If you’re going to shoot long range in the mountains, you need to understand how angles play into the equation. Unless you’re really going long, angles less than five degrees or so don’t matter much in the grand scheme of things, but over that, you had better account for them!
I get a lot of questions concerning measuring angles, and applying them to a program to get a corrected drop formula. I use KAC’s BulletFlight (M) on an iPhone 6. To account for angle with this program, you can either manually input the angle in degrees, or simply place the phone on the scope while aiming at the target, and press the “GET” button. It will automatically populate the space with the angle. I also have Shooter on the phone, and it works similarly.
You will notice on some long range rifles a device called an Angle Cosine Indicator (ACI). The program I previously used was the Nightforce version of Exbal. Instead of degrees, cosine of the angle was used as an input. The cosine is simply the ratio of horizontal distance to slope distance. When it comes to bullet drop from gravitational pull, the bullet only cares about the horizontal distance.
As an example, I shot a wolf a couple of years ago. I was on top of a cirque looking down onto an old lake bed. I ranged the wolf at 771 yards, but the angle was 28 degrees. If you plug that into a math geek calculator, you get a cosine of .882. That means the horizontal distance of the shot was only 88% of the line of sight distance…678 yards. That’s big! A zero degree (flat ground) shot from the 338Edge +P, at 771 yards, calls for 15 MOA up. A 28 degree shot at the same distance calls for 12.8 MOA up, a difference of over 17 inches at that distance. I had about a 1 MOA target to shoot at, so without accounting for the steep angle, I would have shot quite a bit over his back, resulting in a very alive, very educated wolf.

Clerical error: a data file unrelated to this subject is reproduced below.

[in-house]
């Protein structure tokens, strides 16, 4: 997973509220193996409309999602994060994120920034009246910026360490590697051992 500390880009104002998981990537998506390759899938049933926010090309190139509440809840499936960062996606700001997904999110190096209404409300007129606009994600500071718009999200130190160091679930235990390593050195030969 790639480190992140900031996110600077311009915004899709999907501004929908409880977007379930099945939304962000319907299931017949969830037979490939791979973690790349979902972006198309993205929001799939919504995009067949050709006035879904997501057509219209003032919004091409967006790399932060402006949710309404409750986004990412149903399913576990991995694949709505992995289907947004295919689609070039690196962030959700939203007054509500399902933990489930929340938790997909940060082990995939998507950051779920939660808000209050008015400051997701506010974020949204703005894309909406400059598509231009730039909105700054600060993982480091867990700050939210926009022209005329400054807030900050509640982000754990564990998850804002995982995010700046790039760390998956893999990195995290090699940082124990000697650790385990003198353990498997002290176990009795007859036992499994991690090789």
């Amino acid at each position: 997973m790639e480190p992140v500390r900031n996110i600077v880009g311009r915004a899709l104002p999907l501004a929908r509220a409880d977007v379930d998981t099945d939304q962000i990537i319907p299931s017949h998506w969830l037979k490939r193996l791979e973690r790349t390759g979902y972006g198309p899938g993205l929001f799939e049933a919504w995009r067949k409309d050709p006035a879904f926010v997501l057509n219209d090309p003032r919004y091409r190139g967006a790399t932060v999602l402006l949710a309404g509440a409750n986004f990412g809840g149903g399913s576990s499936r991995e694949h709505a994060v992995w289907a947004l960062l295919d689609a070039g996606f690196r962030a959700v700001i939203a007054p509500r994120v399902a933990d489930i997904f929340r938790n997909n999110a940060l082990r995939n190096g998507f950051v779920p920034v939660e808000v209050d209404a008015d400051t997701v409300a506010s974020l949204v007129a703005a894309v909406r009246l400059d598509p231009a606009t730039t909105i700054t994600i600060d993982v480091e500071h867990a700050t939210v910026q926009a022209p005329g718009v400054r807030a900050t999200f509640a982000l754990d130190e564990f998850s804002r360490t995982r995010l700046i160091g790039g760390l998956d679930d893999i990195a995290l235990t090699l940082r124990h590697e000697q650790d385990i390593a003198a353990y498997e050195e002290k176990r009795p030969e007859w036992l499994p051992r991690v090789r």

That’s a pretty extreme example for around here, but there are plenty of hillsides I hunt where ignoring angles can result in a broken front leg or a miss over the spine, instead of a DRT scapula hit. Work the angles. Discuss this article here.